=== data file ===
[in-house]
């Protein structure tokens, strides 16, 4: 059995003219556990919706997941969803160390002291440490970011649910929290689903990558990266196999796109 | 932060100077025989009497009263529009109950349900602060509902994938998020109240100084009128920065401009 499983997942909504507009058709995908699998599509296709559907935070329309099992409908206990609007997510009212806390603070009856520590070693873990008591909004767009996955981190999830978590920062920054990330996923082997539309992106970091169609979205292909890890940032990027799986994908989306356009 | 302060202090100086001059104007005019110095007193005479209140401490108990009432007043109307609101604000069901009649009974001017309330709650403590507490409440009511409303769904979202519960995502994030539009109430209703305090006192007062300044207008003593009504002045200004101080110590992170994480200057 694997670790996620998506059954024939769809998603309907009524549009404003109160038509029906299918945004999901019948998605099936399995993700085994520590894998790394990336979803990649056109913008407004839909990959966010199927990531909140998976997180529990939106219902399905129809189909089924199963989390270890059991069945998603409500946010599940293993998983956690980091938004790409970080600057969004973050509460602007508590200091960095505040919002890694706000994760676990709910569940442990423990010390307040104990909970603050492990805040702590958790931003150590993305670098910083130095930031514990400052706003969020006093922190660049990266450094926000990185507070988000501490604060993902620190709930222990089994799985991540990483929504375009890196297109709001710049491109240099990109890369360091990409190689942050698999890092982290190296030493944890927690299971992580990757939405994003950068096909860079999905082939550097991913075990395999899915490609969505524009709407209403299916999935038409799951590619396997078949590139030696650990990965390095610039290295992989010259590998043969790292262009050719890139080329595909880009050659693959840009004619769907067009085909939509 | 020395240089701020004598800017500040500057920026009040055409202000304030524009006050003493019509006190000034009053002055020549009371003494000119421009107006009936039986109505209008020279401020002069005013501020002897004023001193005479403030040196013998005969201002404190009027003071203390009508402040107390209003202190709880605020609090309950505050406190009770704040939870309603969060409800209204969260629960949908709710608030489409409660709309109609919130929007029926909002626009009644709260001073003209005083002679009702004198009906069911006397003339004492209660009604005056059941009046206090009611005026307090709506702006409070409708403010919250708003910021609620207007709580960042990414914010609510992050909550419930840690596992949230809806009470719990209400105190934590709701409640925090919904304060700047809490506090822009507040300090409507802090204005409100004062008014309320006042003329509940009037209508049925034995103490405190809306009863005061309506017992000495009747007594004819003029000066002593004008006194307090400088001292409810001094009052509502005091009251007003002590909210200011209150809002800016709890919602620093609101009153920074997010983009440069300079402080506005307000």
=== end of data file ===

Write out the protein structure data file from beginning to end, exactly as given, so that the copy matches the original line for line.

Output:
[in-house]
């Protein structure tokens, strides 16, 4: 059995003219556990919706997941969803160390002291440490970011649910929290689903990558990266196999796109 | 932060100077025989009497009263529009109950349900602060509902994938998020109240100084009128920065401009 499983997942909504507009058709995908699998599509296709559907935070329309099992409908206990609007997510009212806390603070009856520590070693873990008591909004767009996955981190999830978590920062920054990330996923082997539309992106970091169609979205292909890890940032990027799986994908989306356009 | 302060202090100086001059104007005019110095007193005479209140401490108990009432007043109307609101604000069901009649009974001017309330709650403590507490409440009511409303769904979202519960995502994030539009109430209703305090006192007062300044207008003593009504002045200004101080110590992170994480200057 694997670790996620998506059954024939769809998603309907009524549009404003109160038509029906299918945004999901019948998605099936399995993700085994520590894998790394990336979803990649056109913008407004839909990959966010199927990531909140998976997180529990939106219902399905129809189909089924199963989390270890059991069945998603409500946010599940293993998983956690980091938004790409970080600057969004973050509460602007508590200091960095505040919002890694706000994760676990709910569940442990423990010390307040104990909970603050492990805040702590958790931003150590993305670098910083130095930031514990400052706003969020006093922190660049990266450094926000990185507070988000501490604060993902620190709930222990089994799985991540990483929504375009890196297109709001710049491109240099990109890369360091990409190689942050698999890092982290190296030493944890927690299971992580990757939405994003950068096909860079999905082939550097991913075990395999899915490609969505524009709407209403299916999935038409799951590619396997078949590139030696650990990965390095610039290295992989010259590998043969790292262009050719890139080329595909880009050659693959840009004619769907067009085909939509 | 020395240089701020004598800017500040500057920026009040055409202000304030524009006050003493019509006190000034009053002055020549009371003494000119421009107006009936039986109505209008020279401020002069005013501020002897004023001193005479403030040196013998005969201002404190009027003071203390009508402040107390209003202190709880605020609090309950505050406190009770704040939870309603969060409800209204969260629960949908709710608030489409409660709309109609919130929007029926909002626009009644709260001073003209005083002679009702004198009906069911006397003339004492209660009604005056059941009046206090009611005026307090709506702006409070409708403010919250708003910021609620207007709580960042990414914010609510992050909550419930840690596992949230809806009470719990209400105190934590709701409640925090919904304060700047809490506090822009507040300090409507802090204005409100004062008014309320006042003329509940009037209508049925034995103490405190809306009863005061309506017992000495009747007594004819003029000066002593004008006194307090400088001292409810001094009052509502005091009251007003002590909210200011209150809002800016709890919602620093609101009153920074997010983009440069300079402080506005307000």